A tip of chef’s hat to Mr. Prudhomme

Published 1:16 am Saturday, October 10, 2015

“Paul Prudhomme died,” Mr. Honey reported Thursday. “You know, he’s the reason we did well in the restaurant business.”

For the uninitiated, Prudhomme was the rotund Louisiana chef with a personality as big as he was. He was 75.

When Mr. Honey credited Prudhomme with his own success in the restaurant business, I assumed it was because he had used a ton of his signature seasonings – especially Seafood Magic, Blackened Redfish Magic, and Blackened Steak Magic.

But as I read more about the iconic chef, I learned that he was responsible for Americans’ love for Creole and Cajun cooking. The 13th child of a sharecropper, Prudhomme started cooking beside his mother when he was 7, in a country kitchen with no electricity. By the time he was 17, he had launched his fist restaurant Big Daddy O’s Patio.

He became the first non-European chef of the legendary Commander’s Palace in 1975, and convinced the influential Ella and Dick Brennan to allow him to incorporate the ingredients and dishes he grew up eating into the menu. Soon, diners in the haute cuisine restaurant were introduced to the wonder of Andouille gumbo.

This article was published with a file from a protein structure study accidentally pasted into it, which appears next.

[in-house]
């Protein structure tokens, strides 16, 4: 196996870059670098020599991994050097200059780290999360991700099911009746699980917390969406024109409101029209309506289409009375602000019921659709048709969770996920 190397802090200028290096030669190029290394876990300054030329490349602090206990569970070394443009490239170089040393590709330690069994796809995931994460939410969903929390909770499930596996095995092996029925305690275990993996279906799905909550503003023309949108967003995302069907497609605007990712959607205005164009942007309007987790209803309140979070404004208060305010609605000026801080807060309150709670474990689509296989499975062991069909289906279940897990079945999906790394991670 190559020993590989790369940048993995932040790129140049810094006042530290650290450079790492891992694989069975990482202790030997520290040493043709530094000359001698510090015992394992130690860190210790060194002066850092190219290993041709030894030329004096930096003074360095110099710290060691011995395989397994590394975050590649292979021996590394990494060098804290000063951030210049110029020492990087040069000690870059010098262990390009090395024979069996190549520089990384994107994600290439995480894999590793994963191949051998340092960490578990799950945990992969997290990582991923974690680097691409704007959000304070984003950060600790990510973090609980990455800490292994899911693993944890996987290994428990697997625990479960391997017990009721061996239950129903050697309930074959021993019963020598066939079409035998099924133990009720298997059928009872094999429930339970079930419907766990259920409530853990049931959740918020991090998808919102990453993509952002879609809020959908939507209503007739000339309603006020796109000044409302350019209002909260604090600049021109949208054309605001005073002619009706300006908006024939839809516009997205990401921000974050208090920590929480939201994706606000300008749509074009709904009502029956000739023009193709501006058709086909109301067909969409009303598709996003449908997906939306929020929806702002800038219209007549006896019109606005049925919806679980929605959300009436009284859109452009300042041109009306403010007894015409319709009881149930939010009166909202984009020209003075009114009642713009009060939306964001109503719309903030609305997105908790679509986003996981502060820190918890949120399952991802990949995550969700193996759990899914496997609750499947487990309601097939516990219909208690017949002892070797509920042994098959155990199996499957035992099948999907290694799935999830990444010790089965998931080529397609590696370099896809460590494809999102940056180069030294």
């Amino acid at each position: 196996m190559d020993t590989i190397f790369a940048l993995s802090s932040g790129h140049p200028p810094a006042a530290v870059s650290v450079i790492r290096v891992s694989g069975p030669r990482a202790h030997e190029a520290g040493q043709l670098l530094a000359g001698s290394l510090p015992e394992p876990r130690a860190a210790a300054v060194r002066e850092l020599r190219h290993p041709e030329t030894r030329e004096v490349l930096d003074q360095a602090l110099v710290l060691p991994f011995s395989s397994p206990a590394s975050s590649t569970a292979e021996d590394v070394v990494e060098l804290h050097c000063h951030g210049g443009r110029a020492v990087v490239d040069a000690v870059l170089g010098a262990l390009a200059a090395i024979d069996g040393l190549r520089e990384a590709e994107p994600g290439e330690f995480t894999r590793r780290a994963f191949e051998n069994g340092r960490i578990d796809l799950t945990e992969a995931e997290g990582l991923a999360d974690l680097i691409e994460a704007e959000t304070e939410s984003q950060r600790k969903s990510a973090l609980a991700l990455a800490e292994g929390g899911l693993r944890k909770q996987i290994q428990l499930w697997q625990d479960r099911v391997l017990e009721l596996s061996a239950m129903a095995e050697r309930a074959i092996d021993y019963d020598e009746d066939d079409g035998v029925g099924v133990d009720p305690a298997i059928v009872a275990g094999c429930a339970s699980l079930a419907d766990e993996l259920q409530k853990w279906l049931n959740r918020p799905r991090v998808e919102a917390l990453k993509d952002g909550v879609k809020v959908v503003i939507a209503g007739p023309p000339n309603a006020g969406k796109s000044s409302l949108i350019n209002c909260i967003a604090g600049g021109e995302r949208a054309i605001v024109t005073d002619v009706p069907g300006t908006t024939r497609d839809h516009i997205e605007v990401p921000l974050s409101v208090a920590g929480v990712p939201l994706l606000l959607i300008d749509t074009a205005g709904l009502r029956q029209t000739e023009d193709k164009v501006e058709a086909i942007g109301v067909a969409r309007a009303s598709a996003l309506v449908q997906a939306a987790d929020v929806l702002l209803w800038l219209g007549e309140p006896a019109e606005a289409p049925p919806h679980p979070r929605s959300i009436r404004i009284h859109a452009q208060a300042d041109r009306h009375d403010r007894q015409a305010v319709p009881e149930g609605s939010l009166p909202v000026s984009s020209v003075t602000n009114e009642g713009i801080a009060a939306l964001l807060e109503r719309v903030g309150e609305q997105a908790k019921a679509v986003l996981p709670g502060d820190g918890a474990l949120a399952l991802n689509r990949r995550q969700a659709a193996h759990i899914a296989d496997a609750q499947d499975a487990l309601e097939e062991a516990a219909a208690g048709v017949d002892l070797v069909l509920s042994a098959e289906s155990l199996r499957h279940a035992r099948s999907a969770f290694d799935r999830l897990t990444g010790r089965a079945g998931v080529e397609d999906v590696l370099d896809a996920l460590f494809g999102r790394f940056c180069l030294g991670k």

Back in our restaurant days, we had a loyal customer who was shaped a bit like Prodhomme who would invariably trip up a new waitress with the question, “Is your gumbo fresh?”

While most foods are best served fresh, this customer understood that gumbos and soups get better as the layers of flavors meld. It takes a day or two.

“I came to realize that the joy of cooking Cajun and Creole food was not just that I appreciated its goodness so much, but that there was this great pleasure I got from watching other people eat it and seeing the joy in their eyes,” he once said.

I love to sit quietly in a busy restaurant and listen to the sounds – a blend of kitchen sounds and the low din of conversation, accented with the occasional click of a wine glass. It is the sound of happy people, and when you have a role in that, it is music.

New York Times food critic Crag Claiborne, said in 1988 that because of Prudhomme, “People said, ‘There must be more to Southern cooking,’ and he opened up the floodgates to the whole field.”

Imagine what the world would have missed without him. Heck. Even turnips and collard greens make the menus of fine restaurants these days. And why shouldn’t they? When seasoned well (OK, I have to admit it, with pork fat), there’s not much better.

A tip of the chef’s hat to Mr. Prudhomme. He helped the world see part of what’s great about the South. May he rest in peace – or in a kitchen – which was sort of like heaven to him.